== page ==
These are just a few examples of how new features in CSI-2 v3.0 can be used in applications beyond mobile.
Q: The CSI-2 v4.0 specification is due out later this year. Can you give us a sneak peek at what’s coming in that version?
One major focus is support for MIPI A-PHYSM, MIPI’s first PHY specification specifically targeting long-reach automotive SerDes interfaces. For example, MIPI CWG is developing an adaptation layer specification describing how to convert the standard CSI-2 protocol into a form that can be transported over an A-PHY link. The CWG is also developing extensions to the basic CSI-2 protocol for supporting the transport of ISO-26262 functional safety data in the same packets as image pixel data.
Another special focus is the v4.0 “Always-On Sentinel Conduit” (AOSC) feature for efficiently supporting real-time pixel transport over the two-wire MIPI I3C® interface, addressing an emerging class of ultra-low-power “always-on” imaging applications for mobile and IoT platforms. The low-complexity AOSC protocol is intended to significantly expand the range of applications the CSI-2 specification can optimally address.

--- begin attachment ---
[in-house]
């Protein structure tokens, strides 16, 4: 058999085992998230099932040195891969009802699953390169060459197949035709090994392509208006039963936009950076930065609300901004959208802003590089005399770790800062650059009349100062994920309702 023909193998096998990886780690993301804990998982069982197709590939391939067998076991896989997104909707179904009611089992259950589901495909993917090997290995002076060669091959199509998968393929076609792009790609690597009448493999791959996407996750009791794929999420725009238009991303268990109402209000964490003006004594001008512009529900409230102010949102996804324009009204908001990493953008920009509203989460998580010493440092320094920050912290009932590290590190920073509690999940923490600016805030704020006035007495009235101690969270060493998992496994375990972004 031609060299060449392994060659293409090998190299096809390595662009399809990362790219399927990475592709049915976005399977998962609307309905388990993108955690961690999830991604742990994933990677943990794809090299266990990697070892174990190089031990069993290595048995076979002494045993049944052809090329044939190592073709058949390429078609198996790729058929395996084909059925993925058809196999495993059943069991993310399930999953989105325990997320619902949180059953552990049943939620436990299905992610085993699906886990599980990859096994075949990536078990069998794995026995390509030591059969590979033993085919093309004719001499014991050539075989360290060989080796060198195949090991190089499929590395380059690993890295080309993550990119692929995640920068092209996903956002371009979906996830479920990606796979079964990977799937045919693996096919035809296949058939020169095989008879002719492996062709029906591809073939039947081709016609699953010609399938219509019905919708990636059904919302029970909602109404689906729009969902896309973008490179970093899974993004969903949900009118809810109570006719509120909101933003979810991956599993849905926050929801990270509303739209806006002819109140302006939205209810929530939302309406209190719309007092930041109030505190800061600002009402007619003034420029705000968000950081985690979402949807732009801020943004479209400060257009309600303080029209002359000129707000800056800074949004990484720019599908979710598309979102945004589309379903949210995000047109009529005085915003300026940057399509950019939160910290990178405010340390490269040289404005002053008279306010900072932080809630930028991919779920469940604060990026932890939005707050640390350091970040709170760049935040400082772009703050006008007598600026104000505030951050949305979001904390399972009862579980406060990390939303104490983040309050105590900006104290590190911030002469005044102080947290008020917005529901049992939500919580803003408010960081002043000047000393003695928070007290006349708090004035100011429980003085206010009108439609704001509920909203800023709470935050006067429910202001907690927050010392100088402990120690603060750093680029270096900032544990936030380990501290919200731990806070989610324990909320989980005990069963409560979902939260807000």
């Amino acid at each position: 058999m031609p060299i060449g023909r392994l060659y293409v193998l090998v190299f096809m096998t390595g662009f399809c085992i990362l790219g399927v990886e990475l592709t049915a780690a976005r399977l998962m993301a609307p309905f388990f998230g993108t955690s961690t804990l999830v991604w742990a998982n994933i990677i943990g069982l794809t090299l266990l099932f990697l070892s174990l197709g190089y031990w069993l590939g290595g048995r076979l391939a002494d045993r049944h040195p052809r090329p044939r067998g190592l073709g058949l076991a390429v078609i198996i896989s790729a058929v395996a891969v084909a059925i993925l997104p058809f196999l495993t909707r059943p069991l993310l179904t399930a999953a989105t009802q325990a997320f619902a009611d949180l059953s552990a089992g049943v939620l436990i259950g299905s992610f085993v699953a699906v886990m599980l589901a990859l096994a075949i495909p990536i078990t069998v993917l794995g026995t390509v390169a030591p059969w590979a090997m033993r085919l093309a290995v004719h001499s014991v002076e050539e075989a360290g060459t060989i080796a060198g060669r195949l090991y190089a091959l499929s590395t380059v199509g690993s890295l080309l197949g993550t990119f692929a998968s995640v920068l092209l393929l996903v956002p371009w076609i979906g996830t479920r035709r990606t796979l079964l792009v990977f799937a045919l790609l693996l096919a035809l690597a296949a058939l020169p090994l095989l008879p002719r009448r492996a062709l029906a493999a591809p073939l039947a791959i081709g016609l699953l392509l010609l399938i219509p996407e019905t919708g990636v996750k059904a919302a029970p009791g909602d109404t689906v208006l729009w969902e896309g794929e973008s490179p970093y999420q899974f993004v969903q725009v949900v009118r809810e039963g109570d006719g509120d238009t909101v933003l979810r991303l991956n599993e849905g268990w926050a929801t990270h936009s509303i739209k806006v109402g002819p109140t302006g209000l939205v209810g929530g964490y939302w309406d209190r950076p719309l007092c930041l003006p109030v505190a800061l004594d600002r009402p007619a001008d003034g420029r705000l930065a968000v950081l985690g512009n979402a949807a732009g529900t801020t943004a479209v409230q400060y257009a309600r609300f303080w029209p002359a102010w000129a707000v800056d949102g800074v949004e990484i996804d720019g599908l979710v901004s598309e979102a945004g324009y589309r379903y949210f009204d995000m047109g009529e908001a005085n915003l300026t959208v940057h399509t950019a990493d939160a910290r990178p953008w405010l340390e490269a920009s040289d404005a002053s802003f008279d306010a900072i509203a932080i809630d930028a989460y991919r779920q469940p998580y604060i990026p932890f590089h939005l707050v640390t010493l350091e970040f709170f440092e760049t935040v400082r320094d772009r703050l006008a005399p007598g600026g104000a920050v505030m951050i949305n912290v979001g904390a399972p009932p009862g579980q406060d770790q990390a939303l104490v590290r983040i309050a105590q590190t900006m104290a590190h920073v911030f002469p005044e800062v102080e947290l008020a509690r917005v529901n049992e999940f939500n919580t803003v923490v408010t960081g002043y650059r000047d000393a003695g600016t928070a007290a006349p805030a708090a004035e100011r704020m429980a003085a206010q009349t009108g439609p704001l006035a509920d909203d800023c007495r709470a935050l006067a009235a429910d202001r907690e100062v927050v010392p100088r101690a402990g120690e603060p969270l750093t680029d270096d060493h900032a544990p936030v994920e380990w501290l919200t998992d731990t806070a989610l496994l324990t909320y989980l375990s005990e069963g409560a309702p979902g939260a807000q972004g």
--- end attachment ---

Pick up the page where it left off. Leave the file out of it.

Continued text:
Q: The CSI-2 specification has been implemented in a broad array of platforms. In your view, what are some of the most interesting implementations you've seen?
As we’ve discussed, the CSI-2 specification has historically been implemented on mobile platforms but more recently has been used with cameras on non-mobile applications such as automotive and video surveillance. For example, one application I didn't quite expect was that CSI-2 would be adopted for radar data transport by substituting radar receiver samples for image pixels. Basically, the multi-chirp radar data is structured like an image frame, but the pixels are radar receiver samples. The CSI-2 interface has proven itself to be very flexible and adaptable to various platforms beyond the original use cases. I find that very interesting and look forward to what the future holds for the specification.
Tom Kopet is vice chairman of the MIPI Camera Working Group and is a senior principal systems design engineer in the ON Semiconductor Intelligent Sensing Group.
Thank you, Tom, for your work with MIPI Alliance